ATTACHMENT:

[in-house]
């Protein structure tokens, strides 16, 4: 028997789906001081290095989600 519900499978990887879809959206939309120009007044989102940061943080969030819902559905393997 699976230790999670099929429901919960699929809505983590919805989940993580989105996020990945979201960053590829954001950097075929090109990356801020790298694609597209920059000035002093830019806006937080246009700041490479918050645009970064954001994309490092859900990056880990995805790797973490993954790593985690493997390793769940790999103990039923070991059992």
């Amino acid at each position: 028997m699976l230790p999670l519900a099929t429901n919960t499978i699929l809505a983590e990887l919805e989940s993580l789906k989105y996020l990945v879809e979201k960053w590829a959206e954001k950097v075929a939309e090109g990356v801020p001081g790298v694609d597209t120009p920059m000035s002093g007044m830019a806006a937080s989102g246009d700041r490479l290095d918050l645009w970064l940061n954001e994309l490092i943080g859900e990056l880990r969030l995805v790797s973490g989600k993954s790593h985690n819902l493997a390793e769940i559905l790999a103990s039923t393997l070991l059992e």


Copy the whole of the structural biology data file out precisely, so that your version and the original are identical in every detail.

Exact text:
[in-house]
């Protein structure tokens, strides 16, 4: 028997789906001081290095989600 519900499978990887879809959206939309120009007044989102940061943080969030819902559905393997 699976230790999670099929429901919960699929809505983590919805989940993580989105996020990945979201960053590829954001950097075929090109990356801020790298694609597209920059000035002093830019806006937080246009700041490479918050645009970064954001994309490092859900990056880990995805790797973490993954790593985690493997390793769940790999103990039923070991059992």
């Amino acid at each position: 028997m699976l230790p999670l519900a099929t429901n919960t499978i699929l809505a983590e990887l919805e989940s993580l789906k989105y996020l990945v879809e979201k960053w590829a959206e954001k950097v075929a939309e090109g990356v801020p001081g790298v694609d597209t120009p920059m000035s002093g007044m830019a806006a937080s989102g246009d700041r490479l290095d918050l645009w970064l940061n954001e994309l490092i943080g859900e990056l880990r969030l995805v790797s973490g989600k993954s790593h985690n819902l493997a390793e769940i559905l790999a103990s039923t393997l070991l059992e």